I’m all for putting politicians in charge of shaping policy. But I do sometimes wish they’d treat the honor with a bit more respect.
Case in point: Most of the expert medical advice currently available suggests that mixing the novel coronavirus and large crowds is not a good idea. That is, unless the idea is to make as many people as possible as sick as possible as quickly as possible.
Yet we’re seeing many politicians cave in to pressure to relax social distancing recommendations, much less quarantining rules. Sadly, the issue has largely devolved into a political contest. As if a virus could possibly care whether its victims happen to be Republicans or Democrats.
Alas, as political considerations continue to challenge common sense, we are seeing some truly frightening things being suggested — and in some cases, taking place.
Consider, the Centers for Medicare & Medicaid Services is apparently actually mulling measures that would allow nursing home residents to receive visitors.
In a brilliant essay, Forbes Columnist Howard Gleckman speaks to the folly of such a proposal.
Yes, he notes, many residents are suffering from loneliness and depression. That is one of the many truly sad realities of this pandemic.
But talk about the cure being worse than the illness: Address those and other concerns by letting death literally walk in the front door?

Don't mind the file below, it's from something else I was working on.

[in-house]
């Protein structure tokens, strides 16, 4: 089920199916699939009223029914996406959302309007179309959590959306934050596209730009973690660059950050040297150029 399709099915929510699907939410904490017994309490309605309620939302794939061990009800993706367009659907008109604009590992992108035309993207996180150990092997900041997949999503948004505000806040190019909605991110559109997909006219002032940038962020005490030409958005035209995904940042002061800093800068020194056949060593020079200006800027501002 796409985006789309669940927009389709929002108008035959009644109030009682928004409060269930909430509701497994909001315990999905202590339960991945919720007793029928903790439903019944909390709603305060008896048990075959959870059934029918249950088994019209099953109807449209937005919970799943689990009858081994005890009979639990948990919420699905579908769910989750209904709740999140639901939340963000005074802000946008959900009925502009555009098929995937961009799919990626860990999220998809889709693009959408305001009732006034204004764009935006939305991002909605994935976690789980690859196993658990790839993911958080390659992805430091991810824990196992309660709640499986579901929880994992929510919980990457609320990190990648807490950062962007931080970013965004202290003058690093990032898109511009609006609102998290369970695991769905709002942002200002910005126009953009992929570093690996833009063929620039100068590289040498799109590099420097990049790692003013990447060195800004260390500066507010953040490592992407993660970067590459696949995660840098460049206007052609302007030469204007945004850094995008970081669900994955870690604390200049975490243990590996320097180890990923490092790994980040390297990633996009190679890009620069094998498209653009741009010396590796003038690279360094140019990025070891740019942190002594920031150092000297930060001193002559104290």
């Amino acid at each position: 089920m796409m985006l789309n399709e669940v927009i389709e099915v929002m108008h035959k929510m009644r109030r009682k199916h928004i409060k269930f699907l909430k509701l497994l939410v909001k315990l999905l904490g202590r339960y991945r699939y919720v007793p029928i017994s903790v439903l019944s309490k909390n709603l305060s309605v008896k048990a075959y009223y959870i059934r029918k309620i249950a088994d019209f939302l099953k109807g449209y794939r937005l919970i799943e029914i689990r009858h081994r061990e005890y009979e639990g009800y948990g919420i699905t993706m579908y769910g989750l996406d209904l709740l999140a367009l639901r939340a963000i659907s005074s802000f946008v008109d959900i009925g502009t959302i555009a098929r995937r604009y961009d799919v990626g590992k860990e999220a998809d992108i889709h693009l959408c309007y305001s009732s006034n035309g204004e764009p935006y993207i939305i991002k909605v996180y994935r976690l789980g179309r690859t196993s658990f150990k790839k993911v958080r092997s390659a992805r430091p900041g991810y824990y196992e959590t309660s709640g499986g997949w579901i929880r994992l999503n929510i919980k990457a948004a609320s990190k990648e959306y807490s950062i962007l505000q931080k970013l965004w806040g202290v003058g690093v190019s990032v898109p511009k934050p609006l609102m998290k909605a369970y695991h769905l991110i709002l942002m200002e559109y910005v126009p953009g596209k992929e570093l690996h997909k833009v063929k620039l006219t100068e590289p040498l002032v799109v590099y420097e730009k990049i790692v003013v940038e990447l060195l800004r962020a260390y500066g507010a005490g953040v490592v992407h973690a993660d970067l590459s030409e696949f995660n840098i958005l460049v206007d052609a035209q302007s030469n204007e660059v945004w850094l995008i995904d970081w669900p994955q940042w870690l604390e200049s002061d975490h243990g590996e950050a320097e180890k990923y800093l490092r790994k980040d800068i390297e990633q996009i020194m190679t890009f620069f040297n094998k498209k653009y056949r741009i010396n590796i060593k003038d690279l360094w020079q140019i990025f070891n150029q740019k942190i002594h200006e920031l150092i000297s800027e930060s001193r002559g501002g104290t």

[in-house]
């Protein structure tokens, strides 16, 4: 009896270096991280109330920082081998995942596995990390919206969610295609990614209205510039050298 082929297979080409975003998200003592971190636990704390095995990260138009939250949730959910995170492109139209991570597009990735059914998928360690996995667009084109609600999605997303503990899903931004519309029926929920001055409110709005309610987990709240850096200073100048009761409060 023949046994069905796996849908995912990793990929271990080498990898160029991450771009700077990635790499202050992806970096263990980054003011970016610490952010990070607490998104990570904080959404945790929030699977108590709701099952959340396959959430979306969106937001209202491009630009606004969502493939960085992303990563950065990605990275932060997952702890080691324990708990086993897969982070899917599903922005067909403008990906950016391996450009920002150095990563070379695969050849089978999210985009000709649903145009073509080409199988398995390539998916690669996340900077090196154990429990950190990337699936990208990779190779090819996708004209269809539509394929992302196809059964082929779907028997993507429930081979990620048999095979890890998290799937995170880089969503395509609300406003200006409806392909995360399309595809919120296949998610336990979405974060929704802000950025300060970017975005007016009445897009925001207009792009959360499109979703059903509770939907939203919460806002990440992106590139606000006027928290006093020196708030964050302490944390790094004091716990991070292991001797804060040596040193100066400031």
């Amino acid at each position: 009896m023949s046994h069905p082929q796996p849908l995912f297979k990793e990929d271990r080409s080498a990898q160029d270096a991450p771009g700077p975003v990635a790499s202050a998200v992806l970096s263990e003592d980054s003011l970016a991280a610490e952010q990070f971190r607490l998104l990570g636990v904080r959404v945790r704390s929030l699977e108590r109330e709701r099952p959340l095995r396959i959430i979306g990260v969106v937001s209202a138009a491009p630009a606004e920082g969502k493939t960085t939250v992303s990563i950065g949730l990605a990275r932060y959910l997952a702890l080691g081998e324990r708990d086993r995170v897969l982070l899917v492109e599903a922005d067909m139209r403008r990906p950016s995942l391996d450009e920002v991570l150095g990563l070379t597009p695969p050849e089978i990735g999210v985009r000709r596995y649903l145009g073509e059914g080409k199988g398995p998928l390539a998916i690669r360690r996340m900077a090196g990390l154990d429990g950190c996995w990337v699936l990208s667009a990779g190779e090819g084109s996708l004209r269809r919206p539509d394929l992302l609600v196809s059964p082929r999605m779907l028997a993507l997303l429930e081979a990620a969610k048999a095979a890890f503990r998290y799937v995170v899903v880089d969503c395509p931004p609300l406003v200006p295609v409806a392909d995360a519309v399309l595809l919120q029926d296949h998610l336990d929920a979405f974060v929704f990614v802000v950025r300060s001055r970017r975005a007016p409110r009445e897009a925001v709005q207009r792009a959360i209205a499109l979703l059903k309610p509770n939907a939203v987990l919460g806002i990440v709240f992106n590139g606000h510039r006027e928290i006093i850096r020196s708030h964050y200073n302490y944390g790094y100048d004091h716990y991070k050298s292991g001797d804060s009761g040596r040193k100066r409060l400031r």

“It makes absolutely no sense to reopen facilities to visitors now. Nursing homes still don’t have enough coronavirus tests. Assisted living has even less. And tests often take many days to produce results. Absent immediate results — like those available to the White House staff — opening care facilities puts staff and residents at risk from visitors, while at the same time placing those visitors at risk,” he notes.
The discussion here should not be a matter of political debate. For at its core, taking care of residents is first and foremost a healthcare issue.
Keeping residents safe should be the only objective that matters. Sacrificing that notion at the altar of political expediency goes beyond poor judgment. It’s shameful.
John O’Connor is Editorial Director for McKnight’s